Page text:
Four years ago, my husband and I were living with his parents in a Kansas City suburb. It was the middle of the recession. I was finishing my thesis; he was looking for his first ‘real’ job, which eventually he found in Charleston, South Carolina.
That February, we packed ourselves, our dog, a giant pot of lemon grass and a makrut lime tree into our thoroughly abused Toyota Corolla and headed to the east coast FOREVER.
On the way, we picked up a tiny puppy on the side of the road from a sketchy-yet-endearing couple somewhere near Greenville, South Carolina. Cash and dog crates were exchanged (but not addresses) in the parking lot of an abandoned, old restaurant in the pine barrens.
We had no place to live and our puppy was a crazed jumping bean bearing more resemblance to a Tasmanian devil than a dog, but it didn’t matter much. Afterall, we were a family!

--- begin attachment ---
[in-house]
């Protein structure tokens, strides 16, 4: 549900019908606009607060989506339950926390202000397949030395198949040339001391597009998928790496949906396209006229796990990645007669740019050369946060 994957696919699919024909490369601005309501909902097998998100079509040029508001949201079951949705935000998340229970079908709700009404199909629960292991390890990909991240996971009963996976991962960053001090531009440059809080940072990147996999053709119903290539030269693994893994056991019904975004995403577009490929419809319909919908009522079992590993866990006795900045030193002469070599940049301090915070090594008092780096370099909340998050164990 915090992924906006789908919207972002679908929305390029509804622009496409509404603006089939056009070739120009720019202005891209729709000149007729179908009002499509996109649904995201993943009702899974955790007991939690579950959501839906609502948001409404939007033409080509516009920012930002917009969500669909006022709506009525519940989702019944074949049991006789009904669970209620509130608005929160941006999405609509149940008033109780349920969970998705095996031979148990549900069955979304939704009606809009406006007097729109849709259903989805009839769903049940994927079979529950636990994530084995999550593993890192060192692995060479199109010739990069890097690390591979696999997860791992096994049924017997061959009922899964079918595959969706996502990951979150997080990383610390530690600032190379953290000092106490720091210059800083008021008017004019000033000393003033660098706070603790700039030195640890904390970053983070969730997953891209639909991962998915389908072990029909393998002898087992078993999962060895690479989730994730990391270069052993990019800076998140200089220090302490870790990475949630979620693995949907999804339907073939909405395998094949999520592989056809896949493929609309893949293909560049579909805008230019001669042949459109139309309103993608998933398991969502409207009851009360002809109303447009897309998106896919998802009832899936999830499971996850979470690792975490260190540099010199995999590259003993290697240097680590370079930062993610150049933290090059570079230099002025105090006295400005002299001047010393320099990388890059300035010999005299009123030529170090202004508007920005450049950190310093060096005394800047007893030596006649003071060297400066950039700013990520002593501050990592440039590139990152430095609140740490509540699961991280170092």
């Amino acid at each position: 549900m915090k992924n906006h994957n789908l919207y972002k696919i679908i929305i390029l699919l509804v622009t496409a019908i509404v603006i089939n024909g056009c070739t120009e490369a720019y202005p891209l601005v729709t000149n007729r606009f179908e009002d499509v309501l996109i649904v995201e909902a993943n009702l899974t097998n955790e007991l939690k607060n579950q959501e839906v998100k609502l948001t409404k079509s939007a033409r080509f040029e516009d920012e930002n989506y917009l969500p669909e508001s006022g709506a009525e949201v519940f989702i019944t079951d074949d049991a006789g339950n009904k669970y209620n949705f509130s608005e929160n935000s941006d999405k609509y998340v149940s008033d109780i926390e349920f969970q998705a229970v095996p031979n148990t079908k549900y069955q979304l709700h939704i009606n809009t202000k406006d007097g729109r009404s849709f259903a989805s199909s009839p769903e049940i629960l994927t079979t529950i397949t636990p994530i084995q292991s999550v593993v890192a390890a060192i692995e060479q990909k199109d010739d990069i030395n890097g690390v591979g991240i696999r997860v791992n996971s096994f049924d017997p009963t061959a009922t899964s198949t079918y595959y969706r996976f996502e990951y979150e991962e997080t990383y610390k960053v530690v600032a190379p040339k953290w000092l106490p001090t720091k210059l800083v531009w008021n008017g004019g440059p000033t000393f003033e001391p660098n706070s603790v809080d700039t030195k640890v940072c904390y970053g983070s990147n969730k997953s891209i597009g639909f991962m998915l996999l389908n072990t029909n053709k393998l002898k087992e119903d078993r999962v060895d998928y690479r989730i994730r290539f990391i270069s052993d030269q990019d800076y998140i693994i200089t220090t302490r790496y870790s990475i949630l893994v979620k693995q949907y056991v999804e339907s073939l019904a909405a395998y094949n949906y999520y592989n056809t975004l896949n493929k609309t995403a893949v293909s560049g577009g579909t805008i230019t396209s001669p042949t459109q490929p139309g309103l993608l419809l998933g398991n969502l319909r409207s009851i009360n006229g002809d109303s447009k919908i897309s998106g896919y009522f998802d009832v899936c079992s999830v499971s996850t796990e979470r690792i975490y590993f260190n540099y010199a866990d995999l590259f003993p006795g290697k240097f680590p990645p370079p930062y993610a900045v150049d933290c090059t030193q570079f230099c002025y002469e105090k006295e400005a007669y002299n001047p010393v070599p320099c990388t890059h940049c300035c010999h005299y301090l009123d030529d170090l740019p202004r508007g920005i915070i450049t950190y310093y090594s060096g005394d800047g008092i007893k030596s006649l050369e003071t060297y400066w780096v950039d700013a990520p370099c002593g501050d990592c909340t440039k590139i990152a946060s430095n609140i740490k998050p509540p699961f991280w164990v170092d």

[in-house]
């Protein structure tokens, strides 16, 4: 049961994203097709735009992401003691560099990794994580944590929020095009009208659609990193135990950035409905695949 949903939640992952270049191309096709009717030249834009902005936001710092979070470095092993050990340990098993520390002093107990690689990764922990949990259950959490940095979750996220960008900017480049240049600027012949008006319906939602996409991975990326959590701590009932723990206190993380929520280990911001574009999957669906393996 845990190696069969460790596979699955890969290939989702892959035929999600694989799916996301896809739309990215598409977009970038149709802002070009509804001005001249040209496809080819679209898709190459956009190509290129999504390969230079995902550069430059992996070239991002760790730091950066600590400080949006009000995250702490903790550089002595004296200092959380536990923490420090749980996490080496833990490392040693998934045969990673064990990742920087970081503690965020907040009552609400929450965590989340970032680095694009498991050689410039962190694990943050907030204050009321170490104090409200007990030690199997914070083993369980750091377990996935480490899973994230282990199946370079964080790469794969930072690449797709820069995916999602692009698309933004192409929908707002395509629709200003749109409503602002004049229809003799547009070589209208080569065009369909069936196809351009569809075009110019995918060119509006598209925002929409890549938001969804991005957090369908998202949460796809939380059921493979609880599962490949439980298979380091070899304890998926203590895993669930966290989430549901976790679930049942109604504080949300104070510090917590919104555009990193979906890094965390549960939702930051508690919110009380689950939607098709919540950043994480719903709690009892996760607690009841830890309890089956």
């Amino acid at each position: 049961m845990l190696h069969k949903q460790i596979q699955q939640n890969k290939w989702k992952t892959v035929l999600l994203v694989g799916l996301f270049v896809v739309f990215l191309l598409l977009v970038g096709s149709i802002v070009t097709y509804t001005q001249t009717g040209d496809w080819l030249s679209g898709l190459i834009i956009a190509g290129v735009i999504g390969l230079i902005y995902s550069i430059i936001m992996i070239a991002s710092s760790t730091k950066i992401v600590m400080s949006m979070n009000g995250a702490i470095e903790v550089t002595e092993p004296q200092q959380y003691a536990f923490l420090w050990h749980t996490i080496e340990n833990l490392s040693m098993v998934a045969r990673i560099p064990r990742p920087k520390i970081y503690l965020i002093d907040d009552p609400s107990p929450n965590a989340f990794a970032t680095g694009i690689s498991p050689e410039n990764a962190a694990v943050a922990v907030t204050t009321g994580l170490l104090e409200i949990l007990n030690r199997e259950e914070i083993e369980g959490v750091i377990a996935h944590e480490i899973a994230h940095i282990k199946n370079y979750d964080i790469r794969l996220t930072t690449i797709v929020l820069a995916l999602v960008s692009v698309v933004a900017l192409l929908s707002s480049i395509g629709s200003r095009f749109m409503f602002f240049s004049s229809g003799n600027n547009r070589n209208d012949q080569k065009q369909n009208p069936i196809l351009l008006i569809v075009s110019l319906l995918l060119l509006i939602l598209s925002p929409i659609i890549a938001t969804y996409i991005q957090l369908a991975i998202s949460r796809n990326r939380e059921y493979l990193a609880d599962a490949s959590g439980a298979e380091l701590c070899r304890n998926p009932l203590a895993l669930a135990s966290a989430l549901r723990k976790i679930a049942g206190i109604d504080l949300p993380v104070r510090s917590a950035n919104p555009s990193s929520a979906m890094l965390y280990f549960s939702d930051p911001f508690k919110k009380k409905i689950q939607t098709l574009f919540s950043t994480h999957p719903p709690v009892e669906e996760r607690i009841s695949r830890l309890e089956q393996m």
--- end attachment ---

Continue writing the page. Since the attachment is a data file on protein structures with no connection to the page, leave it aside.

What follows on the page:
We set up camp in a Red Roof Inn in Charleston and put our lemon grass and makrut lime tree on the sidewalk in front of our hotel room. I’m sure we looked insane. Luckily, our neighbors, a bunch of loud, sixty-something Parrotheads in town for a Jimmy Buffet event, had little room to talk. They stayed up all night laughing and drinking beer, blasting Margaritaville. We embraced the madness. I always do, because all good stories are a little mad.
That is the tale of how we became a family of four (two humans, two fur babies), trekking across the country by car. We’ve been making this crosscountry road trip once a winter, every winter since, usually at Christmas. Caravaning is in my blood. Every year, my husband swears this is the last year he lets me talk him into driving. (Civilized people hire dog sitters and fly home for the holidays.) And, every year, we all pile into the car.